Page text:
Wednesday, December 24, 2008

If Demand Died...

Here's a real Christmas joy post...

Denninger's thesis on 'the death of demand' happens to be mine, too; however, he takes it to the next step and postulates that Bernanke's "zero interest rate" gambit is destined for a very hard fall.

At some point the people have all the cars, IPods and flatscreen TVs they need, and their want for additional consumption becomes tempered by the pain of the debt service that came with "pulling forward" from an infinite future horizon.

In short continuing demand becomes irrelevant because debt service chokes off available free cash flow.

"Quantitative Easing" into such an environment, which we are now in, is a complete and utter waste of time because it in fact requires that additional debt be taken on in the economy in order to do anything.

That is, buying assets from banks and pumping reserves back into them so they can loan them out only boosts aggregate demand if there are in fact qualified borrowers who wish to take out a loan to buy something.

Some so-called "economists" will argue that lowering borrowing costs acts as a stimulative effect in that interest costs come down. This is only true to the extent that there is unsated demand among unsaturated (by debt) consumers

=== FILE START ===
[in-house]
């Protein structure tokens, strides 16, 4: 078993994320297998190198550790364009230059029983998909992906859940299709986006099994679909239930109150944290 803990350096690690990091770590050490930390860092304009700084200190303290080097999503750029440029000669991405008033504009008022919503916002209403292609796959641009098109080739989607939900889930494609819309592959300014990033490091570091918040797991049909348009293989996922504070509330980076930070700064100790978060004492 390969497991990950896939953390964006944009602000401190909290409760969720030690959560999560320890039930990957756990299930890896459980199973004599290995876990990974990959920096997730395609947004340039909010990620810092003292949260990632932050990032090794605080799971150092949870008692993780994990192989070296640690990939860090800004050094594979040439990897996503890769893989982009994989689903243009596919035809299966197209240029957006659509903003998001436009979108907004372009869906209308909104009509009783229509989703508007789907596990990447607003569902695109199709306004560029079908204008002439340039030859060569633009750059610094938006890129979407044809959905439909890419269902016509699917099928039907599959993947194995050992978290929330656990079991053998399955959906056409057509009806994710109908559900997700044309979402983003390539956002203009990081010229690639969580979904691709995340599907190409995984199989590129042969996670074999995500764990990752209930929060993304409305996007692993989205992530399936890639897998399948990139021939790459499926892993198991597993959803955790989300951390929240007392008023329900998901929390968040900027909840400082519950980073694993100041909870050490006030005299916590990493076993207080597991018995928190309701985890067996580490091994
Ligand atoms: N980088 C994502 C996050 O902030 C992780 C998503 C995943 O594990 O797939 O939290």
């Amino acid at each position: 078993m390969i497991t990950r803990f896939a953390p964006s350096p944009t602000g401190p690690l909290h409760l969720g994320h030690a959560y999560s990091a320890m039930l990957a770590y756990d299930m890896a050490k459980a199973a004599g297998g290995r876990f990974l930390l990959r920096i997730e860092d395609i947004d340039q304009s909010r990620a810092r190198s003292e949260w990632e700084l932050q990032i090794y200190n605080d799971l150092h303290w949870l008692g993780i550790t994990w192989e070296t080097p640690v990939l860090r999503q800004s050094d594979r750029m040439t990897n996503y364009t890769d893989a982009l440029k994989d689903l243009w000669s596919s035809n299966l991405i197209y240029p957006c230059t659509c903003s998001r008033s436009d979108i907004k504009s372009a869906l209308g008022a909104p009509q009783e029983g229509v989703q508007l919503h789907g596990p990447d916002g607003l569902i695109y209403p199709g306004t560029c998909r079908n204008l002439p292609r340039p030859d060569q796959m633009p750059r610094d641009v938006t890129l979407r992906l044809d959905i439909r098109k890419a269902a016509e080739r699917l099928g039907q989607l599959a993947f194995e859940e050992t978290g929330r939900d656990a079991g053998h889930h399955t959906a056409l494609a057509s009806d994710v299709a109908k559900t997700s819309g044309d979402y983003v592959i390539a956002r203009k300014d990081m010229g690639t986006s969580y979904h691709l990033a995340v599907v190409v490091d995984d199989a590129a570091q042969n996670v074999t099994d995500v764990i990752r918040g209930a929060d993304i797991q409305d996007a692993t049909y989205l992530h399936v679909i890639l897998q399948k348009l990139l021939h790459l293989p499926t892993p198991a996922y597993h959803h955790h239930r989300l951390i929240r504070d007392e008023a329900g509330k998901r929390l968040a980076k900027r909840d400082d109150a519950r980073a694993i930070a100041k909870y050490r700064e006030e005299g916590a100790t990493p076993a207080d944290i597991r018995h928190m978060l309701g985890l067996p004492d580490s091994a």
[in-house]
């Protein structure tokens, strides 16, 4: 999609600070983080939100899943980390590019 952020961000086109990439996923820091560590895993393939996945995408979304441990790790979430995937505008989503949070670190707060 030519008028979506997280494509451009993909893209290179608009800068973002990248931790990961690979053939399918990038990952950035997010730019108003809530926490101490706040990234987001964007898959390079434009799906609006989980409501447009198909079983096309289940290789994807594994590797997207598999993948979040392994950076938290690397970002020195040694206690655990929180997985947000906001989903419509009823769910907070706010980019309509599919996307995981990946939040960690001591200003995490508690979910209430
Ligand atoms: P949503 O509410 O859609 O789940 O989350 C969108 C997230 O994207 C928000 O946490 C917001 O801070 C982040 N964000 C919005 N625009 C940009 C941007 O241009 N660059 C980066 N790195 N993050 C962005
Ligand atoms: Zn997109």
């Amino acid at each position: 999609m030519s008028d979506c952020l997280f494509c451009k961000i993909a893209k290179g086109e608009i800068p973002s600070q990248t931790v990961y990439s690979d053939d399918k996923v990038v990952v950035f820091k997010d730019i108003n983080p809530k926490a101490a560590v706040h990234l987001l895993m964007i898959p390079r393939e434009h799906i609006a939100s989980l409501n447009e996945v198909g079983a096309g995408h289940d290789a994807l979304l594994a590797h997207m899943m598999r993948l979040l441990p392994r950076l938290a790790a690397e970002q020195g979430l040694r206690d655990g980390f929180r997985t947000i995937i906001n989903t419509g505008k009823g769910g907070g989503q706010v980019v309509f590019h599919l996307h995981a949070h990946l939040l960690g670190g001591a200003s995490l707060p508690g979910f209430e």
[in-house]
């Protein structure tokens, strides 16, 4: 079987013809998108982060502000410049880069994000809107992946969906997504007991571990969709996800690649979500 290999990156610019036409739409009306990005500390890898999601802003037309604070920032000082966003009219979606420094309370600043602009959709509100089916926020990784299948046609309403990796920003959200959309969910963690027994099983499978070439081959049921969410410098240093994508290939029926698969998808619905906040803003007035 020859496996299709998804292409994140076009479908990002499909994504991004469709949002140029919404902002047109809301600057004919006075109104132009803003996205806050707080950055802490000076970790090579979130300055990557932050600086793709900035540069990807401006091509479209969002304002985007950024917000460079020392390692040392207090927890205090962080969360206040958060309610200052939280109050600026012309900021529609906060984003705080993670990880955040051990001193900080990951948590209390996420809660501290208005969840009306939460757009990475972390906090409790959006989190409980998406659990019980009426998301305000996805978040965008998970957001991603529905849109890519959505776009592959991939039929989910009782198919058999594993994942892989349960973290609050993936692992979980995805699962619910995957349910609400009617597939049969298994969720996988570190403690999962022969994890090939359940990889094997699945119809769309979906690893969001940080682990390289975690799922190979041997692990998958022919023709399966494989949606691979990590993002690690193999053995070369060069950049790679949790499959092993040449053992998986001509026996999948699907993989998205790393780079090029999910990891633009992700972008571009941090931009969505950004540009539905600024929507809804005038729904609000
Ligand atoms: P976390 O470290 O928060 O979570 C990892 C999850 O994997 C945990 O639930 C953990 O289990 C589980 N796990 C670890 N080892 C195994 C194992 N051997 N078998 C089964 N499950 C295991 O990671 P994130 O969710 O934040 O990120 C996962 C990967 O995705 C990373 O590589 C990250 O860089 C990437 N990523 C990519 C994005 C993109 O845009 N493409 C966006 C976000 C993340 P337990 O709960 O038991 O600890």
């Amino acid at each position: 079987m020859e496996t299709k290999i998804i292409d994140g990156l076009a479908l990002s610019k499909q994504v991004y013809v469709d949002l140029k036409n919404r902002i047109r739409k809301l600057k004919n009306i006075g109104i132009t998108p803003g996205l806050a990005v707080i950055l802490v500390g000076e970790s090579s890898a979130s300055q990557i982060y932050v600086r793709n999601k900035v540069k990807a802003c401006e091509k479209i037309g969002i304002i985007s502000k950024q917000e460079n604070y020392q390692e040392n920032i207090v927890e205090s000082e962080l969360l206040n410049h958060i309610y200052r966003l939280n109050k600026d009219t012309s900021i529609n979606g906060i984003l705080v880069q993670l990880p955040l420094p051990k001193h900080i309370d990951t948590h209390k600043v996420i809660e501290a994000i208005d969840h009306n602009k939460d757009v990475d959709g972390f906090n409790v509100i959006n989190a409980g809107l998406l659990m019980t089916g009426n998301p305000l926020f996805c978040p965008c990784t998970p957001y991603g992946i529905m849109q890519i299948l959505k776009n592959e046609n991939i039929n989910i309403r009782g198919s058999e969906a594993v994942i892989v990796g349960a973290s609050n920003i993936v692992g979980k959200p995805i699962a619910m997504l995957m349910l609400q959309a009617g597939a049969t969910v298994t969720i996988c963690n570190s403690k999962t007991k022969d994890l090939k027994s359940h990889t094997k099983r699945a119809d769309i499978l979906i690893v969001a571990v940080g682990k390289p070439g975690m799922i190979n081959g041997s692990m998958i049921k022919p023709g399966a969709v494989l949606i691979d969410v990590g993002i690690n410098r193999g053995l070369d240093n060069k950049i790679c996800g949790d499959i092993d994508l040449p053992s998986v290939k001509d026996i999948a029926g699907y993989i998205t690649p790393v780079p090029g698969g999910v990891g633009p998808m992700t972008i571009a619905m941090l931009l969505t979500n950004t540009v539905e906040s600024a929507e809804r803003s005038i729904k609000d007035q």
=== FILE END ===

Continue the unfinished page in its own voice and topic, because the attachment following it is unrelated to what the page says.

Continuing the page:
.

It remains to be seen if B's tactics turn into the Armageddon that Denninger forecasts. There's some doubt about that based on Japan's situation; they did the same thing but the yen hasn't turned to Milorganite.

At least, not yet.

3 comments:

steveegg said...

The only reason the yen didn't turn into Milorganite was because there were markets outside of Japan still buying Japanese products. Sooner or later, there are no more markets to sell to.

Deekaman said...

It makes quite a bit of sense, and I'vwe considered what happens when debt service exceeds the ability to buy new "stuff". We're clearly at that point and in the absense of the US making stuff that others want to buy, we're pretty limited in GDP growth. And since we are the worlds largest consumers, our unwillingness to take on new debt limits the GDP growth of just about everyone else.

Oh...Merry Christmas.

Shoebox said...

This theory fits much better with real world observations than anything else I've seen. It's also why, and I know you're here as well, believe that the running around like headless chicken act that Hank and Ben are doing, is just about useless. Until debt level comes back in line with reality consumers will be AWOL. Banks can have all the money to lend that they want but if no one wants to borrow, what's the use.

Merry Christmas!